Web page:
What is Hugelkultur?
Hugelkultur (raised beds with aged decomposing wood in the center) is a low-water, cost saving permaculture gardening method that's an excellent way to grow mushrooms alongside vegetables in a wide range of climates.
Using Mushrooms in Hugelkultur
1. Examine your climate
My hugelkultur beds started in 2020 as a way to dispose of many aged Ailanthus altissima (incredibly invasive Tree of Heaven) logs and stumps that were left by previous owners, to save money by buying less soil to fill my raised beds, and to experiment with seeing what backyard mushrooms would grow in Sacramento, CA. We get virtually no rain from about April-October and have daily highs in the 90s and 100s for many months. Even though my beds only receive irrigation 1-2 times a week maximum during our dry season and are in full sun, my Grey Dove Pleurotus ostreatus has produced multiple flushes throughout spring, winter, and fall every year.
2. Building your base
Start by building a raised bed frame using insect and decay resistant untreated wood. I used 1-inch redwood fence-boards as I only intend these raised bed frames to last ~5 years, if your intention is for these to be permanent I recommend 2-inch redwood or cedar. Gather your "filler" materials, and think about replicating what's actually on the forest floor in nature. I used a mix of large and small wood (Field & Forest has this great guide so you can make sure to use a wood that oyster mushrooms grow on), dried leaves, unfinished compost, and store bought soil and earthworm castings. Starting with the largest pieces of wood, fill your wooden frame about ⅓ full with your filler wood. Liberally cover everything with a layer of well broken up sawdust spawn, and then add additional smaller pieces of wood and repeat. Make sure to work the spawn into the gaps between pieces of wood. Then add a layer of dried leaves or other small dried "browns" mixed with either finished or unfinished compost (figure 1), and finally top with at least 6 inches of garden soil. I topped with rice straw mulch, as I'm also using these beds to grow Wine Caps Stropharia rugoso-annulata and mulch is necessary to conserve soil moisture in our hot dry season. (The chicken wire cage is to keep squirrels from digging everything up while the mycelium is colonizing) (figure 2).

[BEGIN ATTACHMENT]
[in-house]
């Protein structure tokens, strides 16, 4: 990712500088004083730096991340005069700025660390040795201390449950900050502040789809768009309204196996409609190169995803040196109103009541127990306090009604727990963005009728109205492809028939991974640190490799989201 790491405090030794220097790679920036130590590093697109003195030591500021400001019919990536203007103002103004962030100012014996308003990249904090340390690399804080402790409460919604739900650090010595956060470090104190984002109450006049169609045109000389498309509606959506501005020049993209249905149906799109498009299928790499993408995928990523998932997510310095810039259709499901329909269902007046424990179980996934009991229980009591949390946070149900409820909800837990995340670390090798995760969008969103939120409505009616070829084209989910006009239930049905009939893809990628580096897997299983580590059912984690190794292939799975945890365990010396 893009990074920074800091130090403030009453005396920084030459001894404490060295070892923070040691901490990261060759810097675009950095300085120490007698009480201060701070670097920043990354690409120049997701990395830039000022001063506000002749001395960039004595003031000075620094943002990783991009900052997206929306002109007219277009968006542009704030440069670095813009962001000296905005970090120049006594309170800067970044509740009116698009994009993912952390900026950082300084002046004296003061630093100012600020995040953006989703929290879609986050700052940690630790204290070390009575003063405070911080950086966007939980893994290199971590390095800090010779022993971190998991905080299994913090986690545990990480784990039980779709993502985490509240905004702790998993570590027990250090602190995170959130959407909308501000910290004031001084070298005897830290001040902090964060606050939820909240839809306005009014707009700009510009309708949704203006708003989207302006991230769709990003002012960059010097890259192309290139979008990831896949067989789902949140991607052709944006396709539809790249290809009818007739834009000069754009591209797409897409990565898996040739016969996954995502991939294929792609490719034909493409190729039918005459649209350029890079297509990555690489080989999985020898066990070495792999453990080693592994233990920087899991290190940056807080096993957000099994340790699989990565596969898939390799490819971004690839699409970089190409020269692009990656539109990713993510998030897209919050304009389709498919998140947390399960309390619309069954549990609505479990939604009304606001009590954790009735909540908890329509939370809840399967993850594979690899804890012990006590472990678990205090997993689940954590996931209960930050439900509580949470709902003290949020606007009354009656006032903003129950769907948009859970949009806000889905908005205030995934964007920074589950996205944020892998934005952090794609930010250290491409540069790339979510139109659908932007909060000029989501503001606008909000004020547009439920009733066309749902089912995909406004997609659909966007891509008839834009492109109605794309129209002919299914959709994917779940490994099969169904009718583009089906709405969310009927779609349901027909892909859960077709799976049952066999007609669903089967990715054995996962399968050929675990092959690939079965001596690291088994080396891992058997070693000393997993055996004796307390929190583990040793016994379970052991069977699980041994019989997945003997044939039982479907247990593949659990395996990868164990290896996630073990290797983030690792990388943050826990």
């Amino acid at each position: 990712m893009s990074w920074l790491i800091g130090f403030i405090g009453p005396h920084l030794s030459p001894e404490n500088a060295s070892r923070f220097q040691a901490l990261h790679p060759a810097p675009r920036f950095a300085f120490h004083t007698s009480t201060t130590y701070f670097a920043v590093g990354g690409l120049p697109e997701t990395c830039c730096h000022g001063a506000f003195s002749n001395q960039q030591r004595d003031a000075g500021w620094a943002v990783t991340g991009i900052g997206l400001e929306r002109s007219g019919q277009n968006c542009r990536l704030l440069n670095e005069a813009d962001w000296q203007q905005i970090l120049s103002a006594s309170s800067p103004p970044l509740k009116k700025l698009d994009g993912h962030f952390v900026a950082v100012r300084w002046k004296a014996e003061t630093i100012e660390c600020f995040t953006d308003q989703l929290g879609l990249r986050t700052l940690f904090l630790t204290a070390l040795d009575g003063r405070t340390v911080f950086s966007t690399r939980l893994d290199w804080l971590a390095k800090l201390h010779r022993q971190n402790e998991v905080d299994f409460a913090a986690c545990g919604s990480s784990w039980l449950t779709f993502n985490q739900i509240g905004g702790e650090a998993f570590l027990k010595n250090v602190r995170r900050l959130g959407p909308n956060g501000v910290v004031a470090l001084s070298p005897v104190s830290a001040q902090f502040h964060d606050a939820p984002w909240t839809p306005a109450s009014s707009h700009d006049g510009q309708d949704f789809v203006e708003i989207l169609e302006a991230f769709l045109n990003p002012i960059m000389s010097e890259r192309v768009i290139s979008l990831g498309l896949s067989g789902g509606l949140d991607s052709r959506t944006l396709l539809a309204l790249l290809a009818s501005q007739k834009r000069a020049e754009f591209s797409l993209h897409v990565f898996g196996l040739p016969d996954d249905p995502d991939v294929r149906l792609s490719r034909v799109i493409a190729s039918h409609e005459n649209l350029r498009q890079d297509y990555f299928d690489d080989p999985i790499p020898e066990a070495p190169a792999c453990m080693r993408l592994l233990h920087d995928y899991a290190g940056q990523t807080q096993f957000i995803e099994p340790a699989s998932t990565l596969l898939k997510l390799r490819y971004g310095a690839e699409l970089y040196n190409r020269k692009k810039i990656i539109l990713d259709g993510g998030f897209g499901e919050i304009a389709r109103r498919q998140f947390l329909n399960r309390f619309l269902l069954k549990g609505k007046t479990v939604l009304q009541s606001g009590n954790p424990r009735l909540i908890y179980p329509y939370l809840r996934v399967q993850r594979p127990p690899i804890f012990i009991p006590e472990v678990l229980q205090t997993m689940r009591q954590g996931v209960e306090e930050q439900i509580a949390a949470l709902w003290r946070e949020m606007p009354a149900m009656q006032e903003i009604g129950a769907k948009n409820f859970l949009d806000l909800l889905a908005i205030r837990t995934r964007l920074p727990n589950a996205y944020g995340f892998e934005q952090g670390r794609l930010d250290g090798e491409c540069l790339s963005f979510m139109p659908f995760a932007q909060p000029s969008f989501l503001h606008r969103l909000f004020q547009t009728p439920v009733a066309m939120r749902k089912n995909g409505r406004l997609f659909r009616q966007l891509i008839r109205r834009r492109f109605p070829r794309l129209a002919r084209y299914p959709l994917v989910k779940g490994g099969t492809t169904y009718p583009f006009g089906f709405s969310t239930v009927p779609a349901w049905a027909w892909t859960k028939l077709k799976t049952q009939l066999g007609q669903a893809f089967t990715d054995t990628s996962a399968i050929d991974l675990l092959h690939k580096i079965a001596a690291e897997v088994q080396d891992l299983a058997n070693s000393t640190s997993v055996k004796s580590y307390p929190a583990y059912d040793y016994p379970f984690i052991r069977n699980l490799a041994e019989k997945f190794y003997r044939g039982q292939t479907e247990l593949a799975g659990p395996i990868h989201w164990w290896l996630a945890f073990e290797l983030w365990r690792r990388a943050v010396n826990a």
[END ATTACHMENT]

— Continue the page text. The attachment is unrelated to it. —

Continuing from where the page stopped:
3. Maintaining and Monitoring
Keep the bed damp until the mycelium has had a chance to run, but you can go ahead and plant other vegetables in it right away. I built the beds in fall so rain would help provide most of the moisture needed, got my first flush in spring, and have had multiple fruitings since then. Since the beds are in full sun, I built them east to west so that there would be a long side that provided its own shade, and while the mushrooms have only fruited on that shady north side this may not be necessary in cooler less sunny climates.
4. Harvest Mushrooms!
Flushes first appear as pins through small gaps between boards, and develop over a few weeks (figure 3). These beds grow tomatoes, peas, peppers, eggplants, beans, flowers, and herbs. They receive no additional irrigation during our wet season from November-March, 1x a week deep watering during the rest of the year unless we're having a stretch of multiple days over 100°, in which case they're watered twice. Add Wine Cap sawdust spawn while doing your straw mulch layer and you can have mushrooms across multiple seasons that come back year after year.